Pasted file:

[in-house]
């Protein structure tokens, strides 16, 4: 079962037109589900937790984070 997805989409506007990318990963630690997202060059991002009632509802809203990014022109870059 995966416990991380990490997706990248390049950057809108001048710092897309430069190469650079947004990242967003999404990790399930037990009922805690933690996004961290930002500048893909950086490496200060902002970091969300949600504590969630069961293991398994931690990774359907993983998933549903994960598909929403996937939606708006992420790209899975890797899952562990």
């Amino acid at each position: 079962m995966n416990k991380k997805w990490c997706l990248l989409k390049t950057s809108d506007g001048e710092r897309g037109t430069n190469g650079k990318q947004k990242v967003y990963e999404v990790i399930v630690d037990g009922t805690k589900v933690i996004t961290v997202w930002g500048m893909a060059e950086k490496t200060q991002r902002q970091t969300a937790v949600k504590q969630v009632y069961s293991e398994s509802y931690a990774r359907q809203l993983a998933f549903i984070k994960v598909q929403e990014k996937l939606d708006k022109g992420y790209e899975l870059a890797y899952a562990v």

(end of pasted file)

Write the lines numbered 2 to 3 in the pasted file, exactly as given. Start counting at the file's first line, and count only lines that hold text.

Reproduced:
């Protein structure tokens, strides 16, 4: 079962037109589900937790984070 997805989409506007990318990963630690997202060059991002009632509802809203990014022109870059 995966416990991380990490997706990248390049950057809108001048710092897309430069190469650079947004990242967003999404990790399930037990009922805690933690996004961290930002500048893909950086490496200060902002970091969300949600504590969630069961293991398994931690990774359907993983998933549903994960598909929403996937939606708006992420790209899975890797899952562990």
């Amino acid at each position: 079962m995966n416990k991380k997805w990490c997706l990248l989409k390049t950057s809108d506007g001048e710092r897309g037109t430069n190469g650079k990318q947004k990242v967003y990963e999404v990790i399930v630690d037990g009922t805690k589900v933690i996004t961290v997202w930002g500048m893909a060059e950086k490496t200060q991002r902002q970091t969300a937790v949600k504590q969630v009632y069961s293991e398994s509802y931690a990774r359907q809203l993983a998933f549903i984070k994960v598909q929403e990014k996937l939606d708006k022109g992420y790209e899975l870059a890797y899952a562990v």